Input Cost Increases Migrate Beyond Lumber

At the same time as the depth of the nonresidential construction marketplace in the U.S. has become shallower, i.e., there are fewer projects out for bidding due to cutbacks in capital spending plans forced by the coronavirus contagion, material input costs have been escalating.

Table 1 shows the extent of the cost shock. The table pulls its information from the monthly Producer Price Index series published by the Bureau of Labor Statistics.

Bolstered by renovation projects undertaken by stay-at-home workers and by strength in one of the few corners of the construction marketplace that has remained bullish, single-family housing activity, lumber and related product prices have been soaring.

In February, the softwood lumber PPI was +79.7% year over year and +38.0% during the latest three months; plywood, +44.1% y/y and +8.1% over latest three months; and particle board and oriented strand board, +62.5% y/y, although only +1.9% in the past three months.

While forestry products started the wave, sizable price advances have recently migrated to many other material categories as well.

From Table 1, steel bar, plate, and structural shape prices are +15.2% y/y after climbing +16.2% in the latest three months. They’ve been driven higher by iron and steel scrap prices, +45.7% y/y and +36.1% over the latest three months.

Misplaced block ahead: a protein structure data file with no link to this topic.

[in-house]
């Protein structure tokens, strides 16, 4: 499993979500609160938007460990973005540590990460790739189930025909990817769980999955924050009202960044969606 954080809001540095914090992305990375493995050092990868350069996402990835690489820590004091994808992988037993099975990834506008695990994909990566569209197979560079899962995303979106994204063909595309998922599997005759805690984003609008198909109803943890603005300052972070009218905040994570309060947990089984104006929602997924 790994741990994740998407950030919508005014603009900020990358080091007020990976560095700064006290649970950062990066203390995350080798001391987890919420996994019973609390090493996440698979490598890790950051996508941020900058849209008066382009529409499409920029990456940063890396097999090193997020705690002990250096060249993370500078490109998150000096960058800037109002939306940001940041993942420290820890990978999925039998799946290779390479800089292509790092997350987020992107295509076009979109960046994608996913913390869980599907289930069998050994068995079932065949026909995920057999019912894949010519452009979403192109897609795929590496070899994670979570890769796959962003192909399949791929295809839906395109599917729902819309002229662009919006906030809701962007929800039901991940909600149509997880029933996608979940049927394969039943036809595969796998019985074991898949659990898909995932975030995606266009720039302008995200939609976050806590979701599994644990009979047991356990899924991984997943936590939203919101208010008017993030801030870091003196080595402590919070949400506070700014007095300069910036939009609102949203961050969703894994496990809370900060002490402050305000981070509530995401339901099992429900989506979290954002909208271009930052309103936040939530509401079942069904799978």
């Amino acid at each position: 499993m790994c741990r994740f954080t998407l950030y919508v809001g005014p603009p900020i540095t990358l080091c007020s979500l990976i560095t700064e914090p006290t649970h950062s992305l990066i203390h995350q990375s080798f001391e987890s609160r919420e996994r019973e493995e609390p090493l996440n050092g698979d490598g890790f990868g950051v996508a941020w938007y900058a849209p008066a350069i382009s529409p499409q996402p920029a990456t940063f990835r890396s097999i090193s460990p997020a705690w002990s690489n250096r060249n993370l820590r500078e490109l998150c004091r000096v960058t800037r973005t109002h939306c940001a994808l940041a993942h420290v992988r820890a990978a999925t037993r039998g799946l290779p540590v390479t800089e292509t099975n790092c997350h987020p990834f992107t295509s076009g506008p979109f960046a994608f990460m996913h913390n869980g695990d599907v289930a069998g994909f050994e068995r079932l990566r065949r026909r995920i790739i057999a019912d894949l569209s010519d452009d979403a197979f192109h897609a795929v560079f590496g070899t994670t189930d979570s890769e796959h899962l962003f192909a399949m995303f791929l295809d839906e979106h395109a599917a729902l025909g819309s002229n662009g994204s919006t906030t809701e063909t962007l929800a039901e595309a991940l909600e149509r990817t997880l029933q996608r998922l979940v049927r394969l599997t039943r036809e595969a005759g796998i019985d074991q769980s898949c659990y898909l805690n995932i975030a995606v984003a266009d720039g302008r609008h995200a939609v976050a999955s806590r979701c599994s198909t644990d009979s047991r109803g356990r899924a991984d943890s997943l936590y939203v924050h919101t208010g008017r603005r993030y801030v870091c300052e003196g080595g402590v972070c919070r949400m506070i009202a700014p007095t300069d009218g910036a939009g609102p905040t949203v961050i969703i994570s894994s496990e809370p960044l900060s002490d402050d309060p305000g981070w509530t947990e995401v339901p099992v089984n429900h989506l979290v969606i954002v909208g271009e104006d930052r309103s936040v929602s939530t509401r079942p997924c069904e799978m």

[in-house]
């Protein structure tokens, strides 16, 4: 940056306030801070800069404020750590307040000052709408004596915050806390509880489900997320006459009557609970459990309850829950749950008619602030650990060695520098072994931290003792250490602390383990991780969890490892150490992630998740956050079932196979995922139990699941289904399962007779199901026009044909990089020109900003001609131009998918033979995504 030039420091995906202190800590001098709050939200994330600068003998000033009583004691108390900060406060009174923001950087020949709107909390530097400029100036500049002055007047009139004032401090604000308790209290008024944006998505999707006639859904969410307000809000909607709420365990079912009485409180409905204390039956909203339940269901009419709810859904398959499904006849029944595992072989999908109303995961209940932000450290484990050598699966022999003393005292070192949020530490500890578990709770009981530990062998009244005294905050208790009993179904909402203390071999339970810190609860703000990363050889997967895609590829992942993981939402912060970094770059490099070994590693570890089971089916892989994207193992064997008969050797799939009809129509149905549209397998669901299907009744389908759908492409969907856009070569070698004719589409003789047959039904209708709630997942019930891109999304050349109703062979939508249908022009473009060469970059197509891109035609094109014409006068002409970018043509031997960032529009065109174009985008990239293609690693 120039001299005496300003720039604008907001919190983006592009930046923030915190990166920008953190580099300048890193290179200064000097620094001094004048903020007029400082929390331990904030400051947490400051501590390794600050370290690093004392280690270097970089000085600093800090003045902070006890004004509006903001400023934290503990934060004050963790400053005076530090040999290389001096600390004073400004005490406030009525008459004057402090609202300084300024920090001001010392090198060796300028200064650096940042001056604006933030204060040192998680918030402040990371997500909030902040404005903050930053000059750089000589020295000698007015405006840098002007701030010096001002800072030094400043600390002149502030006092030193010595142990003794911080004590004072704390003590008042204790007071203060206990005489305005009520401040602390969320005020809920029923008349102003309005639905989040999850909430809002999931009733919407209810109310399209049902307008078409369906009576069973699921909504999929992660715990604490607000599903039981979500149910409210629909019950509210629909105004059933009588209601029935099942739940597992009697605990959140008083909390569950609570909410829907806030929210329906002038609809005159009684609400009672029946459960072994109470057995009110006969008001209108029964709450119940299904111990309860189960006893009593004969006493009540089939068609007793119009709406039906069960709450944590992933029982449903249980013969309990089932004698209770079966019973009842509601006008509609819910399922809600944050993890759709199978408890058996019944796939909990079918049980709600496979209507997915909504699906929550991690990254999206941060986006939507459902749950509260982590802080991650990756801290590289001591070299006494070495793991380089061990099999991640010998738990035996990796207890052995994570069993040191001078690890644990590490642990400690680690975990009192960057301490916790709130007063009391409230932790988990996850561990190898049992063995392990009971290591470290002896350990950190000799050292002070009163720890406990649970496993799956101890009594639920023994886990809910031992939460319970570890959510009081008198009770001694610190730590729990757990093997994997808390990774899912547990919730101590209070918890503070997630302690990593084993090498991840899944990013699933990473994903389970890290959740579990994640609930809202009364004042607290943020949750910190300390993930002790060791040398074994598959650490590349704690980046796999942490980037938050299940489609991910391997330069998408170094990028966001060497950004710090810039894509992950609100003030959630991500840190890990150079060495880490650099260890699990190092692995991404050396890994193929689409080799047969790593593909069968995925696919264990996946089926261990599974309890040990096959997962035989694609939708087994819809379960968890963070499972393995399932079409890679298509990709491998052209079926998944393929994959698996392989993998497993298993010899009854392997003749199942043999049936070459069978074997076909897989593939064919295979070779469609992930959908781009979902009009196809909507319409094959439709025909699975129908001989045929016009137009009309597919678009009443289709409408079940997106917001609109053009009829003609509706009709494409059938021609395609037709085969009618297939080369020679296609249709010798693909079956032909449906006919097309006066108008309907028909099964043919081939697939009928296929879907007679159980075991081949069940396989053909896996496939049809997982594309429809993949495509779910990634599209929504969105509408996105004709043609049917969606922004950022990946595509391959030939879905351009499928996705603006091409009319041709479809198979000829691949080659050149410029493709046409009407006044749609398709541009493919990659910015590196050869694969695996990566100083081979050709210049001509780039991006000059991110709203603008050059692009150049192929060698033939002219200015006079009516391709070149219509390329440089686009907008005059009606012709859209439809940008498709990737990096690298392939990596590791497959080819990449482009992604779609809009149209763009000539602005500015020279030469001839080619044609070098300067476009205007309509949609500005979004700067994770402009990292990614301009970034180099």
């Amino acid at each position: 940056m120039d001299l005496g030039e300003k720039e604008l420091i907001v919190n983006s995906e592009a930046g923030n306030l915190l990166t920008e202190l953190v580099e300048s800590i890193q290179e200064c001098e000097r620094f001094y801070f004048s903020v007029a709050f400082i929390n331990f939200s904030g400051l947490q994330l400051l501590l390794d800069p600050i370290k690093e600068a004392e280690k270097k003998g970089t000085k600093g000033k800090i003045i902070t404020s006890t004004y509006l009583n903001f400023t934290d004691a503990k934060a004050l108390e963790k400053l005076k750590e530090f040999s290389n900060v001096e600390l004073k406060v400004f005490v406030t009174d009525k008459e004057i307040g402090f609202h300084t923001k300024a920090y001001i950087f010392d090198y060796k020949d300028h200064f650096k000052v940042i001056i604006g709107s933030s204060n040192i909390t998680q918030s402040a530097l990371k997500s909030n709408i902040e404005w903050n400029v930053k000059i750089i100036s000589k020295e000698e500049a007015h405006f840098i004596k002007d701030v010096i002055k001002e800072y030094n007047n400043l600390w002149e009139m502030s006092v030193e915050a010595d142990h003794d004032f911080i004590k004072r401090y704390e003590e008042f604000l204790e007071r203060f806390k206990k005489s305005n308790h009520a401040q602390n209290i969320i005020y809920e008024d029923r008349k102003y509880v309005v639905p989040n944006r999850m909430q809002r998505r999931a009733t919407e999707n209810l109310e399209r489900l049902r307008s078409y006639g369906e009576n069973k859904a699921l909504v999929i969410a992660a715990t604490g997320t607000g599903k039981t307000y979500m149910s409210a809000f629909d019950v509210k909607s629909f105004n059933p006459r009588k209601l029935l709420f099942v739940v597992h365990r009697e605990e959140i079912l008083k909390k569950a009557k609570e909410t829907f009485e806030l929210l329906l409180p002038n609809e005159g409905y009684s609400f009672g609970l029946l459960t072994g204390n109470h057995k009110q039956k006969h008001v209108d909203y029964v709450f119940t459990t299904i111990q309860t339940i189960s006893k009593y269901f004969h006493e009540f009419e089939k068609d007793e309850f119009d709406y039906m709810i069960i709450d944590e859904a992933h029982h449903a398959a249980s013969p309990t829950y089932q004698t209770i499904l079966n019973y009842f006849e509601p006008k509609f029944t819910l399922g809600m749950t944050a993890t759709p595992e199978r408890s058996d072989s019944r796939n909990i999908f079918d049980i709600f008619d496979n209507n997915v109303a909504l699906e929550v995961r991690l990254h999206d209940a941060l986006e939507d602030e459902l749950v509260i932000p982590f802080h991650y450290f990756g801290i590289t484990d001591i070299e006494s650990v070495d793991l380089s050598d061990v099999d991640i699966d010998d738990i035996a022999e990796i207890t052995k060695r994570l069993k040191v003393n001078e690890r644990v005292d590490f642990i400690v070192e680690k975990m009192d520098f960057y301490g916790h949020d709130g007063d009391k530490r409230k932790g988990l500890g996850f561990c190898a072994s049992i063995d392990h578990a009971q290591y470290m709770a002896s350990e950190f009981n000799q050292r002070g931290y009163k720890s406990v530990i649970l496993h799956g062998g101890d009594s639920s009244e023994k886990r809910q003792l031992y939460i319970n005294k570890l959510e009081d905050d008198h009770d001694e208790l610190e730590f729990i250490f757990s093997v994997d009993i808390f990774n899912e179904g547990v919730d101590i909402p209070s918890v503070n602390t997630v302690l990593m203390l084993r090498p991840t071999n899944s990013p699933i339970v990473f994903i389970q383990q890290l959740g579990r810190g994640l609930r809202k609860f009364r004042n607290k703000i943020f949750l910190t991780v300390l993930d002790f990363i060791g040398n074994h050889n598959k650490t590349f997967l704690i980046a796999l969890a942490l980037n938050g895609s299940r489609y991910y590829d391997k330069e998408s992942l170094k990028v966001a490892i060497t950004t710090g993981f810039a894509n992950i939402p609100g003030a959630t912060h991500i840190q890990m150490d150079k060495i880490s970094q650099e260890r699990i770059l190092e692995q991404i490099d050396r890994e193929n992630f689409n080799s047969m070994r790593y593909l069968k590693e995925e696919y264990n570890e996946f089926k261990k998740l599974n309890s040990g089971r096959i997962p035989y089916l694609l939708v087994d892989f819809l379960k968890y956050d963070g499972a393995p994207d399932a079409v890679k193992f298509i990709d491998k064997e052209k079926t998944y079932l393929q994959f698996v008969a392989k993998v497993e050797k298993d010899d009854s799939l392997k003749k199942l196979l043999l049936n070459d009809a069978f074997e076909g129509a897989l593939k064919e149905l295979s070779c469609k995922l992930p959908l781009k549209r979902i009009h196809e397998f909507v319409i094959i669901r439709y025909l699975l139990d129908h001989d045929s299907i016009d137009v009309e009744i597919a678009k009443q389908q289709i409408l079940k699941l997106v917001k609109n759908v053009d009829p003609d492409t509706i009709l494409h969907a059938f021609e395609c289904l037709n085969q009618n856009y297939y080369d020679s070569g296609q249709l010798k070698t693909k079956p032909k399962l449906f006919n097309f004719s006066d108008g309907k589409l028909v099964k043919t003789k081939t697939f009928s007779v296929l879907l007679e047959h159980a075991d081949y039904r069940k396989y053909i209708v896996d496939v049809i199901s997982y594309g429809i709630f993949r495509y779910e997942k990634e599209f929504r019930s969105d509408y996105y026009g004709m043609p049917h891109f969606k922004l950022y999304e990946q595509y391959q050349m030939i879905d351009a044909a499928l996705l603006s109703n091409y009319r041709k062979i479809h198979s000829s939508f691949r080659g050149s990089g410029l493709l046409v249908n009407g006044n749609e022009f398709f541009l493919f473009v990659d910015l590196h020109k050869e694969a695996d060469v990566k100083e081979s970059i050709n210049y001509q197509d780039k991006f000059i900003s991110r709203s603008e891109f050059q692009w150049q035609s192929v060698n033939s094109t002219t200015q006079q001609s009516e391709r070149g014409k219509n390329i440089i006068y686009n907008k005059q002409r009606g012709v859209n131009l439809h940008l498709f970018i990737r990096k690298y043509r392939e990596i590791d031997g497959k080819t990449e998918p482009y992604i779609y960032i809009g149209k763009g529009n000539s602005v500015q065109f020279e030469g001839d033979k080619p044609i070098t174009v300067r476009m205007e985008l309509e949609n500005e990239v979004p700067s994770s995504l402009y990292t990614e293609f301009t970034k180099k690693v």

Copper wire and cable prices are +18.2% y/y and +10.7% in the latest three months.

Diesel fuel is +36.5% y/y and +31.4% versus three months earlier.

Adding to the upward trajectory of material costs, as recorded in the latest three months, are aluminum mill shapes, +7.5%; asphalt, +34.0%; and regular unleaded gasoline, +39.1%.

The price increases for fossil fuel-derived products results from the climb in the world price of oil, back to around $60 USD per barrel. (There was a brief moment in 2020 when crude slipped below zero dollars per barrel.)

Table 1: U.S. Construction Material Cost Changes
From Producer Price Index (PPI) Series – February 2021

U.S. Construction Material Cost Changes

Data source: Bureau of Labor Statistics (BLS).
Charts: ConstructConnect.

Five Charts Covering 20 Construction Material Inputs

The next five charts (each with a cluster of four graphs) show the monthly histories of key PPI material price indices since January 2000.  

Chart 1 mainly focuses on lumber products, with gypsum (as an interior wall covering) included as well.

Chart 2 deals with steel, plus prefabricated metal buildings which weren’t mentioned in section one, but which have notched noteworthy price increases of late (+18.4% y/y and +9.6% in the latest three months).

Chart 3 keys on cement and concrete. You’ll notice the price increases for these products move in a steadier, less volatile, fashion than for most of the other series.

Chart 4 looks at base materials: iron ore, coal, aluminum, and copper. Coal is the only commodity covered in this story with a year-over-year decline (albeit miniscule) in price, -0.1%.   

Chart 5 is about fossil fuel derivatives that are either incorporated into construction projects or are consumed in the building of structures.

Graph 1: U.S. Construction Material Costs (1) – From Producer Price Index (PPI) Series

U.S. Construction Material Costs (1) - From Producer Price Index (PPI) Series